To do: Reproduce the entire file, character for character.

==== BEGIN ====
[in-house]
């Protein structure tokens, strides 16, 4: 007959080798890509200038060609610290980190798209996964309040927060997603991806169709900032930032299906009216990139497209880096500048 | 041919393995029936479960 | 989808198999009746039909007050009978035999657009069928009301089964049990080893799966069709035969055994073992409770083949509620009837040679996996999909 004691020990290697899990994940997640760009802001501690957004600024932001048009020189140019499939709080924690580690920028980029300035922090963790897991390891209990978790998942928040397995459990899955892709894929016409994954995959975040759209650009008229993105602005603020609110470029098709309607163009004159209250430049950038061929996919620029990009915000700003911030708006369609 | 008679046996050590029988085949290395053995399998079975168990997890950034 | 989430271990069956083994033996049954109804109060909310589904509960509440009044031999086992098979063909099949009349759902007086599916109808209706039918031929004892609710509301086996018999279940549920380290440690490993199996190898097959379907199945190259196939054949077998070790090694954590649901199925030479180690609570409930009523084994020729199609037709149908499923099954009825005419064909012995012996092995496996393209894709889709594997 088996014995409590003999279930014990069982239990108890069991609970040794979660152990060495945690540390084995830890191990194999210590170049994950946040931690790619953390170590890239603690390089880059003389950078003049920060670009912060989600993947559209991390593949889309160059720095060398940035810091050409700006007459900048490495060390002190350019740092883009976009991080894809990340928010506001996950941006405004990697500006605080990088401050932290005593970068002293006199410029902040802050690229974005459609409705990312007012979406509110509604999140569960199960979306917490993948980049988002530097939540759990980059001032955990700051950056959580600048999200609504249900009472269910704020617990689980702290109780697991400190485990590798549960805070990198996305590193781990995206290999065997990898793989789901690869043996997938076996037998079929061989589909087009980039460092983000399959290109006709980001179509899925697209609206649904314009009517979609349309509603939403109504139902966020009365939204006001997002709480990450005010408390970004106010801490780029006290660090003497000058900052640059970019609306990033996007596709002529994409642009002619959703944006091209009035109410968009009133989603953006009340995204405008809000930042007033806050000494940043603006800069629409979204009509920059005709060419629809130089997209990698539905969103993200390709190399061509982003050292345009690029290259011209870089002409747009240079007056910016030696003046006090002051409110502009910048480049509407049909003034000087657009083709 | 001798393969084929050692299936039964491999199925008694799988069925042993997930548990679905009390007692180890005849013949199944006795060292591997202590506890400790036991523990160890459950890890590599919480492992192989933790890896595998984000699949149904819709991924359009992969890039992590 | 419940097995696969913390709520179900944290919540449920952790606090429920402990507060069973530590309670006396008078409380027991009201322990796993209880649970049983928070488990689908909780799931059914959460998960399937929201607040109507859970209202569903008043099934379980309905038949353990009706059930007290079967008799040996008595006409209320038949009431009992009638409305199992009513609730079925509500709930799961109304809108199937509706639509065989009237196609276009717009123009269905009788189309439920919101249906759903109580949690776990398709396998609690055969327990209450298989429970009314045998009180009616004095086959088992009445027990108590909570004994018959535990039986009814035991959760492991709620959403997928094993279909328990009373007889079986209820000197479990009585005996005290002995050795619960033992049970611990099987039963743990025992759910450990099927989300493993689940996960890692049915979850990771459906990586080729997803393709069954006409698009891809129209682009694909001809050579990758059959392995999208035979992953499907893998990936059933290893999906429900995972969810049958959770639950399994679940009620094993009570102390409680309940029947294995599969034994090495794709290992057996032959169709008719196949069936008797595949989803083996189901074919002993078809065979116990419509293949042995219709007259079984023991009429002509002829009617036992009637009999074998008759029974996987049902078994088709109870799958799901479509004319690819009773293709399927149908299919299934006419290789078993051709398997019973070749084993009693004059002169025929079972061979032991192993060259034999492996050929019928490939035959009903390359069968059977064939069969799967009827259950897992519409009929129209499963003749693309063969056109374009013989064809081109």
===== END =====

[in-house]
């Protein structure tokens, strides 16, 4: 007959080798890509200038060609610290980190798209996964309040927060997603991806169709900032930032299906009216990139497209880096500048 | 041919393995029936479960 | 989808198999009746039909007050009978035999657009069928009301089964049990080893799966069709035969055994073992409770083949509620009837040679996996999909 004691020990290697899990994940997640760009802001501690957004600024932001048009020189140019499939709080924690580690920028980029300035922090963790897991390891209990978790998942928040397995459990899955892709894929016409994954995959975040759209650009008229993105602005603020609110470029098709309607163009004159209250430049950038061929996919620029990009915000700003911030708006369609 | 008679046996050590029988085949290395053995399998079975168990997890950034 | 989430271990069956083994033996049954109804109060909310589904509960509440009044031999086992098979063909099949009349759902007086599916109808209706039918031929004892609710509301086996018999279940549920380290440690490993199996190898097959379907199945190259196939054949077998070790090694954590649901199925030479180690609570409930009523084994020729199609037709149908499923099954009825005419064909012995012996092995496996393209894709889709594997 088996014995409590003999279930014990069982239990108890069991609970040794979660152990060495945690540390084995830890191990194999210590170049994950946040931690790619953390170590890239603690390089880059003389950078003049920060670009912060989600993947559209991390593949889309160059720095060398940035810091050409700006007459900048490495060390002190350019740092883009976009991080894809990340928010506001996950941006405004990697500006605080990088401050932290005593970068002293006199410029902040802050690229974005459609409705990312007012979406509110509604999140569960199960979306917490993948980049988002530097939540759990980059001032955990700051950056959580600048999200609504249900009472269910704020617990689980702290109780697991400190485990590798549960805070990198996305590193781990995206290999065997990898793989789901690869043996997938076996037998079929061989589909087009980039460092983000399959290109006709980001179509899925697209609206649904314009009517979609349309509603939403109504139902966020009365939204006001997002709480990450005010408390970004106010801490780029006290660090003497000058900052640059970019609306990033996007596709002529994409642009002619959703944006091209009035109410968009009133989603953006009340995204405008809000930042007033806050000494940043603006800069629409979204009509920059005709060419629809130089997209990698539905969103993200390709190399061509982003050292345009690029290259011209870089002409747009240079007056910016030696003046006090002051409110502009910048480049509407049909003034000087657009083709 | 001798393969084929050692299936039964491999199925008694799988069925042993997930548990679905009390007692180890005849013949199944006795060292591997202590506890400790036991523990160890459950890890590599919480492992192989933790890896595998984000699949149904819709991924359009992969890039992590 | 419940097995696969913390709520179900944290919540449920952790606090429920402990507060069973530590309670006396008078409380027991009201322990796993209880649970049983928070488990689908909780799931059914959460998960399937929201607040109507859970209202569903008043099934379980309905038949353990009706059930007290079967008799040996008595006409209320038949009431009992009638409305199992009513609730079925509500709930799961109304809108199937509706639509065989009237196609276009717009123009269905009788189309439920919101249906759903109580949690776990398709396998609690055969327990209450298989429970009314045998009180009616004095086959088992009445027990108590909570004994018959535990039986009814035991959760492991709620959403997928094993279909328990009373007889079986209820000197479990009585005996005290002995050795619960033992049970611990099987039963743990025992759910450990099927989300493993689940996960890692049915979850990771459906990586080729997803393709069954006409698009891809129209682009694909001809050579990758059959392995999208035979992953499907893998990936059933290893999906429900995972969810049958959770639950399994679940009620094993009570102390409680309940029947294995599969034994090495794709290992057996032959169709008719196949069936008797595949989803083996189901074919002993078809065979116990419509293949042995219709007259079984023991009429002509002829009617036992009637009999074998008759029974996987049902078994088709109870799958799901479509004319690819009773293709399927149908299919299934006419290789078993051709398997019973070749084993009693004059002169025929079972061979032991192993060259034999492996050929019928490939035959009903390359069968059977064939069969799967009827259950897992519409009929129209499963003749693309063969056109374009013989064809081109």